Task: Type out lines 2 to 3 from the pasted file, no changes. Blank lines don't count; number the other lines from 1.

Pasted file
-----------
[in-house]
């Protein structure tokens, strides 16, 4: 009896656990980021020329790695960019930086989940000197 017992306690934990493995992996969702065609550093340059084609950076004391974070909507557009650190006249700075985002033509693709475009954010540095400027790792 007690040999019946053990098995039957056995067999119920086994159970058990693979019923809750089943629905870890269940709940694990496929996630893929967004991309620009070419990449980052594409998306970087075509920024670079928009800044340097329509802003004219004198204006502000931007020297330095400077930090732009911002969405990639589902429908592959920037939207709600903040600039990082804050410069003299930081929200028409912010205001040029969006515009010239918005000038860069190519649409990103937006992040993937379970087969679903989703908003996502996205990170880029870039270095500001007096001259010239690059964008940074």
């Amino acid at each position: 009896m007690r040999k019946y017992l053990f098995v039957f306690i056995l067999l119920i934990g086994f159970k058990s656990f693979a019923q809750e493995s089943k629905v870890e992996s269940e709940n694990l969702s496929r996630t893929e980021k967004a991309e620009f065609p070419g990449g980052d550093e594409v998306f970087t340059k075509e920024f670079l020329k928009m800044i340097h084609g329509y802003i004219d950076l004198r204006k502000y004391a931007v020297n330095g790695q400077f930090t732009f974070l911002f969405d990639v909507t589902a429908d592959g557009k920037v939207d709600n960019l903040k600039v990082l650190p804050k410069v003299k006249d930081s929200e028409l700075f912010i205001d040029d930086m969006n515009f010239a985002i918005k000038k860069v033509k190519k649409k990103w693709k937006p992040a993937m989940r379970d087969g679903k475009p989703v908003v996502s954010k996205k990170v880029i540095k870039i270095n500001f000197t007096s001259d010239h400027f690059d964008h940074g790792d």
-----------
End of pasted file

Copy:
């Protein structure tokens, strides 16, 4: 009896656990980021020329790695960019930086989940000197 017992306690934990493995992996969702065609550093340059084609950076004391974070909507557009650190006249700075985002033509693709475009954010540095400027790792 007690040999019946053990098995039957056995067999119920086994159970058990693979019923809750089943629905870890269940709940694990496929996630893929967004991309620009070419990449980052594409998306970087075509920024670079928009800044340097329509802003004219004198204006502000931007020297330095400077930090732009911002969405990639589902429908592959920037939207709600903040600039990082804050410069003299930081929200028409912010205001040029969006515009010239918005000038860069190519649409990103937006992040993937379970087969679903989703908003996502996205990170880029870039270095500001007096001259010239690059964008940074």
């Amino acid at each position: 009896m007690r040999k019946y017992l053990f098995v039957f306690i056995l067999l119920i934990g086994f159970k058990s656990f693979a019923q809750e493995s089943k629905v870890e992996s269940e709940n694990l969702s496929r996630t893929e980021k967004a991309e620009f065609p070419g990449g980052d550093e594409v998306f970087t340059k075509e920024f670079l020329k928009m800044i340097h084609g329509y802003i004219d950076l004198r204006k502000y004391a931007v020297n330095g790695q400077f930090t732009f974070l911002f969405d990639v909507t589902a429908d592959g557009k920037v939207d709600n960019l903040k600039v990082l650190p804050k410069v003299k006249d930081s929200e028409l700075f912010i205001d040029d930086m969006n515009f010239a985002i918005k000038k860069v033509k190519k649409k990103w693709k937006p992040a993937m989940r379970d087969g679903k475009p989703v908003v996502s954010k996205k990170v880029i540095k870039i270095n500001f000197t007096s001259d010239h400027f690059d964008h940074g790792d």